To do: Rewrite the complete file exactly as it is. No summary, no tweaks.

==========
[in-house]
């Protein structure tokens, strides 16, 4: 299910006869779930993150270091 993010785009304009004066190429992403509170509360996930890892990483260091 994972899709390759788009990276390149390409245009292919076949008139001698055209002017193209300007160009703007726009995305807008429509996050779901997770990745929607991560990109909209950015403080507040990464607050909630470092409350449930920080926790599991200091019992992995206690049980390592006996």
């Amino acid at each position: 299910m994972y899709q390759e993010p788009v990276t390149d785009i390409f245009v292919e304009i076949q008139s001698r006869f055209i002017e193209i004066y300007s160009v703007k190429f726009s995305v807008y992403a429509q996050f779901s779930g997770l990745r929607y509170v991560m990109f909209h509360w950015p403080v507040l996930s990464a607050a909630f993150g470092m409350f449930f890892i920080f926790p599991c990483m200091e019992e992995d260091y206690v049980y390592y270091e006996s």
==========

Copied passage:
[in-house]
């Protein structure tokens, strides 16, 4: 299910006869779930993150270091 993010785009304009004066190429992403509170509360996930890892990483260091 994972899709390759788009990276390149390409245009292919076949008139001698055209002017193209300007160009703007726009995305807008429509996050779901997770990745929607991560990109909209950015403080507040990464607050909630470092409350449930920080926790599991200091019992992995206690049980390592006996």
């Amino acid at each position: 299910m994972y899709q390759e993010p788009v990276t390149d785009i390409f245009v292919e304009i076949q008139s001698r006869f055209i002017e193209i004066y300007s160009v703007k190429f726009s995305v807008y992403a429509q996050f779901s779930g997770l990745r929607y509170v991560m990109f909209h509360w950015p403080v507040l996930s990464a607050a909630f993150g470092m409350f449930f890892i920080f926790p599991c990483m200091e019992e992995d260091y206690v049980y390592y270091e006996s």